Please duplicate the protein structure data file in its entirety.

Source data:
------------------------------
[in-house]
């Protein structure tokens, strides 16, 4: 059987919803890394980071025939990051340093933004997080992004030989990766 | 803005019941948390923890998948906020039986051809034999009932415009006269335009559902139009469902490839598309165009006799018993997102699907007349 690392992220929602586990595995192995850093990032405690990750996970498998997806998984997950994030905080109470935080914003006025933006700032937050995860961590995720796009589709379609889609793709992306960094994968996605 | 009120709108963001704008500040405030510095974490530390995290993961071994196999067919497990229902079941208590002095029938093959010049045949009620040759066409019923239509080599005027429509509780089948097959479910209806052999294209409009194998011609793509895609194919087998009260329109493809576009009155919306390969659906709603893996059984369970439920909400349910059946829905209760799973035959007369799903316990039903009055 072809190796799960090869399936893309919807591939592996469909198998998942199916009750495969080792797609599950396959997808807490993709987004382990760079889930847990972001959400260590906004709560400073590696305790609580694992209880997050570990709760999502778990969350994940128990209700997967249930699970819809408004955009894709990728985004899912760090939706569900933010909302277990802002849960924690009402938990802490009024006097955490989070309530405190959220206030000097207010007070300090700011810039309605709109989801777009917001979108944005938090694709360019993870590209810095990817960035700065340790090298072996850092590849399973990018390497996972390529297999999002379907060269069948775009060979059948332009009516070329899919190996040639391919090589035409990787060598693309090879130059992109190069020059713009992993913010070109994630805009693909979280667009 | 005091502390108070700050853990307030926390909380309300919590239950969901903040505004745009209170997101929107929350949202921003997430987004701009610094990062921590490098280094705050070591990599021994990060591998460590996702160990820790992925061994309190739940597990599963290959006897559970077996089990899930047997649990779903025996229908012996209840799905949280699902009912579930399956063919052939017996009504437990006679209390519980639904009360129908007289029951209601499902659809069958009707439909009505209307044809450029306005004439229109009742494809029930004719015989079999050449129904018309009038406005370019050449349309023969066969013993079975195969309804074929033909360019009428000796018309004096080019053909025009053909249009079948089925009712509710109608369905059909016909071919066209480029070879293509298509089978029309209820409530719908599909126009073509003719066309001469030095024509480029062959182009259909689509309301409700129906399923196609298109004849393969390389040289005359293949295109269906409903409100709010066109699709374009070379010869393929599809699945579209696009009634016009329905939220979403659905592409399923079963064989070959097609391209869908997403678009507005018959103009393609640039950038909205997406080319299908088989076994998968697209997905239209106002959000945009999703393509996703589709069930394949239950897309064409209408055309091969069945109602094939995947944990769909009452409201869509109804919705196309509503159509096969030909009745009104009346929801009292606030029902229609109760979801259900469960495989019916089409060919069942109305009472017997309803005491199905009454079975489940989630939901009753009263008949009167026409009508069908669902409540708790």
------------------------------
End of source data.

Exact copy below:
[in-house]
């Protein structure tokens, strides 16, 4: 059987919803890394980071025939990051340093933004997080992004030989990766 | 803005019941948390923890998948906020039986051809034999009932415009006269335009559902139009469902490839598309165009006799018993997102699907007349 690392992220929602586990595995192995850093990032405690990750996970498998997806998984997950994030905080109470935080914003006025933006700032937050995860961590995720796009589709379609889609793709992306960094994968996605 | 009120709108963001704008500040405030510095974490530390995290993961071994196999067919497990229902079941208590002095029938093959010049045949009620040759066409019923239509080599005027429509509780089948097959479910209806052999294209409009194998011609793509895609194919087998009260329109493809576009009155919306390969659906709603893996059984369970439920909400349910059946829905209760799973035959007369799903316990039903009055 072809190796799960090869399936893309919807591939592996469909198998998942199916009750495969080792797609599950396959997808807490993709987004382990760079889930847990972001959400260590906004709560400073590696305790609580694992209880997050570990709760999502778990969350994940128990209700997967249930699970819809408004955009894709990728985004899912760090939706569900933010909302277990802002849960924690009402938990802490009024006097955490989070309530405190959220206030000097207010007070300090700011810039309605709109989801777009917001979108944005938090694709360019993870590209810095990817960035700065340790090298072996850092590849399973990018390497996972390529297999999002379907060269069948775009060979059948332009009516070329899919190996040639391919090589035409990787060598693309090879130059992109190069020059713009992993913010070109994630805009693909979280667009 | 005091502390108070700050853990307030926390909380309300919590239950969901903040505004745009209170997101929107929350949202921003997430987004701009610094990062921590490098280094705050070591990599021994990060591998460590996702160990820790992925061994309190739940597990599963290959006897559970077996089990899930047997649990779903025996229908012996209840799905949280699902009912579930399956063919052939017996009504437990006679209390519980639904009360129908007289029951209601499902659809069958009707439909009505209307044809450029306005004439229109009742494809029930004719015989079999050449129904018309009038406005370019050449349309023969066969013993079975195969309804074929033909360019009428000796018309004096080019053909025009053909249009079948089925009712509710109608369905059909016909071919066209480029070879293509298509089978029309209820409530719908599909126009073509003719066309001469030095024509480029062959182009259909689509309301409700129906399923196609298109004849393969390389040289005359293949295109269906409903409100709010066109699709374009070379010869393929599809699945579209696009009634016009329905939220979403659905592409399923079963064989070959097609391209869908997403678009507005018959103009393609640039950038909205997406080319299908088989076994998968697209997905239209106002959000945009999703393509996703589709069930394949239950897309064409209408055309091969069945109602094939995947944990769909009452409201869509109804919705196309509503159509096969030909009745009104009346929801009292606030029902229609109760979801259900469960495989019916089409060919069942109305009472017997309803005491199905009454079975489940989630939901009753009263008949009167026409009508069908669902409540708790």